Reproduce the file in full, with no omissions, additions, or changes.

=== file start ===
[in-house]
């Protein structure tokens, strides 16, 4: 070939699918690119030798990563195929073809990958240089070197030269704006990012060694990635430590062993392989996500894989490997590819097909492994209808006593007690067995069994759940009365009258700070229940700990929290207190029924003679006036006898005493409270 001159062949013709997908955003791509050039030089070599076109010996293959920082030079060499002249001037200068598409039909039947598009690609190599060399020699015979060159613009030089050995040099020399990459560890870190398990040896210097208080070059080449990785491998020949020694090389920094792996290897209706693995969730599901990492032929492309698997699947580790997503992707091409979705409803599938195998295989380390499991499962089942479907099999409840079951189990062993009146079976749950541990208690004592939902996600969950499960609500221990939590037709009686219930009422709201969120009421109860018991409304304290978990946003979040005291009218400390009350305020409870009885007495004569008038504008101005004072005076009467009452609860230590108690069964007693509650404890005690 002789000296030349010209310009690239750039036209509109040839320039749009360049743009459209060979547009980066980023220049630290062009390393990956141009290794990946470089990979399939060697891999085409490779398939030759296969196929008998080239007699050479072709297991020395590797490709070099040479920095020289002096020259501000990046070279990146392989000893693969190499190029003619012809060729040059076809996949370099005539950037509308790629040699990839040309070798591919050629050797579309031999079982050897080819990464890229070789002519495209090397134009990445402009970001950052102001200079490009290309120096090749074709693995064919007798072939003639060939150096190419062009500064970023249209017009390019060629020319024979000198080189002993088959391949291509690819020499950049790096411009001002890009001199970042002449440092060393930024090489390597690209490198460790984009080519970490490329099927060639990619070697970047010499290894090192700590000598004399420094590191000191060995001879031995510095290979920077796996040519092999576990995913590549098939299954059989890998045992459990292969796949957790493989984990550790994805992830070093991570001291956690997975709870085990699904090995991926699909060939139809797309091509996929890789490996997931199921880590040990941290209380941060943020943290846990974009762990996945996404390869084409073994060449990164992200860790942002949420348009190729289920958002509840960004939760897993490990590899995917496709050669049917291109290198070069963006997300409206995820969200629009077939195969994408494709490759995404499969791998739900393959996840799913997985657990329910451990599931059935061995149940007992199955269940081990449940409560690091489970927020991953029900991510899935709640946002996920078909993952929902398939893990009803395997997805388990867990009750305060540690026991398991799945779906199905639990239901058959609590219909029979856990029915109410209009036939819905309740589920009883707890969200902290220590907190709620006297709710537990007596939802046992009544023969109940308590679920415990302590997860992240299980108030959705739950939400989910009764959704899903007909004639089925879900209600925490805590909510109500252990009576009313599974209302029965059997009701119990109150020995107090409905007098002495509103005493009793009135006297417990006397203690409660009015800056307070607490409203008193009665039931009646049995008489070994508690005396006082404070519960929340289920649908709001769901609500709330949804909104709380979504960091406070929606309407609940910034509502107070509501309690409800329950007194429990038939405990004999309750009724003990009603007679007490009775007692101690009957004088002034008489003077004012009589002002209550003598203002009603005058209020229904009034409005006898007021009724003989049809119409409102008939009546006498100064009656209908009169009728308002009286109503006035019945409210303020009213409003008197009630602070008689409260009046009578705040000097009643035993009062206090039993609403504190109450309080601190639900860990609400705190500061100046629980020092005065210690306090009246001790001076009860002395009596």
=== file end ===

[in-house]
């Protein structure tokens, strides 16, 4: 070939699918690119030798990563195929073809990958240089070197030269704006990012060694990635430590062993392989996500894989490997590819097909492994209808006593007690067995069994759940009365009258700070229940700990929290207190029924003679006036006898005493409270 001159062949013709997908955003791509050039030089070599076109010996293959920082030079060499002249001037200068598409039909039947598009690609190599060399020699015979060159613009030089050995040099020399990459560890870190398990040896210097208080070059080449990785491998020949020694090389920094792996290897209706693995969730599901990492032929492309698997699947580790997503992707091409979705409803599938195998295989380390499991499962089942479907099999409840079951189990062993009146079976749950541990208690004592939902996600969950499960609500221990939590037709009686219930009422709201969120009421109860018991409304304290978990946003979040005291009218400390009350305020409870009885007495004569008038504008101005004072005076009467009452609860230590108690069964007693509650404890005690 002789000296030349010209310009690239750039036209509109040839320039749009360049743009459209060979547009980066980023220049630290062009390393990956141009290794990946470089990979399939060697891999085409490779398939030759296969196929008998080239007699050479072709297991020395590797490709070099040479920095020289002096020259501000990046070279990146392989000893693969190499190029003619012809060729040059076809996949370099005539950037509308790629040699990839040309070798591919050629050797579309031999079982050897080819990464890229070789002519495209090397134009990445402009970001950052102001200079490009290309120096090749074709693995064919007798072939003639060939150096190419062009500064970023249209017009390019060629020319024979000198080189002993088959391949291509690819020499950049790096411009001002890009001199970042002449440092060393930024090489390597690209490198460790984009080519970490490329099927060639990619070697970047010499290894090192700590000598004399420094590191000191060995001879031995510095290979920077796996040519092999576990995913590549098939299954059989890998045992459990292969796949957790493989984990550790994805992830070093991570001291956690997975709870085990699904090995991926699909060939139809797309091509996929890789490996997931199921880590040990941290209380941060943020943290846990974009762990996945996404390869084409073994060449990164992200860790942002949420348009190729289920958002509840960004939760897993490990590899995917496709050669049917291109290198070069963006997300409206995820969200629009077939195969994408494709490759995404499969791998739900393959996840799913997985657990329910451990599931059935061995149940007992199955269940081990449940409560690091489970927020991953029900991510899935709640946002996920078909993952929902398939893990009803395997997805388990867990009750305060540690026991398991799945779906199905639990239901058959609590219909029979856990029915109410209009036939819905309740589920009883707890969200902290220590907190709620006297709710537990007596939802046992009544023969109940308590679920415990302590997860992240299980108030959705739950939400989910009764959704899903007909004639089925879900209600925490805590909510109500252990009576009313599974209302029965059997009701119990109150020995107090409905007098002495509103005493009793009135006297417990006397203690409660009015800056307070607490409203008193009665039931009646049995008489070994508690005396006082404070519960929340289920649908709001769901609500709330949804909104709380979504960091406070929606309407609940910034509502107070509501309690409800329950007194429990038939405990004999309750009724003990009603007679007490009775007692101690009957004088002034008489003077004012009589002002209550003598203002009603005058209020229904009034409005006898007021009724003989049809119409409102008939009546006498100064009656209908009169009728308002009286109503006035019945409210303020009213409003008197009630602070008689409260009046009578705040000097009643035993009062206090039993609403504190109450309080601190639900860990609400705190500061100046629980020092005065210690306090009246001790001076009860002395009596």